One morning, as I lay in bed after Suhoor, my eyes were wanting to go to sleep but my mind was still awake. I remember the night before my sister spoke to me about wanting to go to the park by my house after Sehri and check out the sunrise. Our park has this “preserved wetlands” and walking trail right by it, where there are no buildings or houses built, just a huge chunk of land with trees; a perfect spot to see the sunrise. So finally I got over my laziness, kicked back the covers, put on my hoodie and set out to watch the sun rise. It was a Friday morning, the air was crisp and the sky was clear. The sunrise was incredible. 

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Image by H.Sisters

The next one I got to capture was the morning after the 27th of Ramadan.  I wanted to check out if the sun was just like the way the Prophet salallahu alayhi wasalam described it would be after Laylatul Qadr.  The entire sky was filled with dark clouds, and I thought I wouldn’t be able to see the sun, but surely enough, there was the bottom of the sky that was absolutely clear where you could see the entire sun rising up, no rays, just the sun beaming almost like the moon. Wallahu Alam on when laylatul qadr really was, but it made me sad because I felt like I didn’t do enough the night before. And I know a lot of people feel the same way not only with Laylatul Qadr but in Ramadan in general, sometimes you feel as if you didn’t do enough or didn’t do your acts of worship with full concentration or the way you wanted to.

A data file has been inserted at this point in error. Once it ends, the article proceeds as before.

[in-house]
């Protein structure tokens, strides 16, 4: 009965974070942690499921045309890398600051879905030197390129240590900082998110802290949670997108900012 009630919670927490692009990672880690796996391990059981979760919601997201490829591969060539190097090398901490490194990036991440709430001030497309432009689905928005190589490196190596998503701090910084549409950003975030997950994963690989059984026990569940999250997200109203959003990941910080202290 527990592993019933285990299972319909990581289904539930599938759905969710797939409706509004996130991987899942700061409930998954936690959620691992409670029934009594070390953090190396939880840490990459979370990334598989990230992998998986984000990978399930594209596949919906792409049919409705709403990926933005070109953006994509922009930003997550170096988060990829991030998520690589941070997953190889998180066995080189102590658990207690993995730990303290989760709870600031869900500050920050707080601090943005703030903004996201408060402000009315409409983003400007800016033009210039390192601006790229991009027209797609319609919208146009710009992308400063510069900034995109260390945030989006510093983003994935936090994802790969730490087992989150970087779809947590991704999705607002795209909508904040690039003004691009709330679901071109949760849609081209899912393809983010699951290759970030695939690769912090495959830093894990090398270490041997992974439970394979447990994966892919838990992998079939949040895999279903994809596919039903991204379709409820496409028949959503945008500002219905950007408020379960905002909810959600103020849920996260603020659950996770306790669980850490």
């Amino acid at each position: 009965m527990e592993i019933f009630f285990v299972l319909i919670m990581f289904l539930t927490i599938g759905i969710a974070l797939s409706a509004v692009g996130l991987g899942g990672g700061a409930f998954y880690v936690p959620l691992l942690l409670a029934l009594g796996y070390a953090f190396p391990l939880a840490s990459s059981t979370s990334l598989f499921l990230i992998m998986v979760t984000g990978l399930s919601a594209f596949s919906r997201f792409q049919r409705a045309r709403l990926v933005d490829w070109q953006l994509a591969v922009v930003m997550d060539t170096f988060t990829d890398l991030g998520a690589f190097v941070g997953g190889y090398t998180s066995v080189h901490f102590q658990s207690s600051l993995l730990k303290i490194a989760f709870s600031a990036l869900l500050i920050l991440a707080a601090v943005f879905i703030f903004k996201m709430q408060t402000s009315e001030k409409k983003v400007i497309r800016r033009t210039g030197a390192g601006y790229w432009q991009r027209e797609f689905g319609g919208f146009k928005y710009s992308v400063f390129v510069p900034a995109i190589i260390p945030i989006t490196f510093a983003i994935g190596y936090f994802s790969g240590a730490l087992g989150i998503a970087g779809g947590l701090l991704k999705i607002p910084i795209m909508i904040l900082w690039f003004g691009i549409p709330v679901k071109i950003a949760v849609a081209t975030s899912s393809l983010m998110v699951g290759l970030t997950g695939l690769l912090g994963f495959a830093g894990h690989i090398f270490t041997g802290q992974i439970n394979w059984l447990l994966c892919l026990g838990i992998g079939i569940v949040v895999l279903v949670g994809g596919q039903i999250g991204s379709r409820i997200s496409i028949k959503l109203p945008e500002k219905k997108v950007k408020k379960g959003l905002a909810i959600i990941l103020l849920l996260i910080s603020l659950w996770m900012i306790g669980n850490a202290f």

(the picture I got shows the sun as a blur of light because it was right behind a streetlight.)

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Image by H. Sisters

This brings me to the Jummah Khutbah Sh. Muhammad AlShareef shared in which he states:

You know that sad feeling you get when a time of worship, like laylatulQadr, has passed, but you didn’t do very much? You didn’t make much dua, or much prayers, and things generally didn’t go so well? It’s a really sad feeling – a feeling I recently felt very intimately.

In the khutbah Shaykh Muhammad talks about witnessing the sunrise after the 27th night caused him to feel depressed about whether what he did the night before was enough if it indeed was Laylatul Qadr. It describes those worried thoughts about how you feel like you didn’t do much or didn’t do enough is actually how a believer should think. A believer is one who doesn’t just think that his good deeds are accepted and it’s time to party. Instead they are sad and wonder if what they did was enough. This khutbah was definitely a comforting reminder to those who are feeling that way and also tells you what to do next if you are indeed feeling this way.

Don’t be discouraged by your thoughts. In fact those thoughts are there to help you achieve better next time. And to try hard every day to feed your soul.

To end, here are moments I captured from the sunrise of the last Jummah of Ramadan.

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Image by H. Sisters
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Image by H. Sisters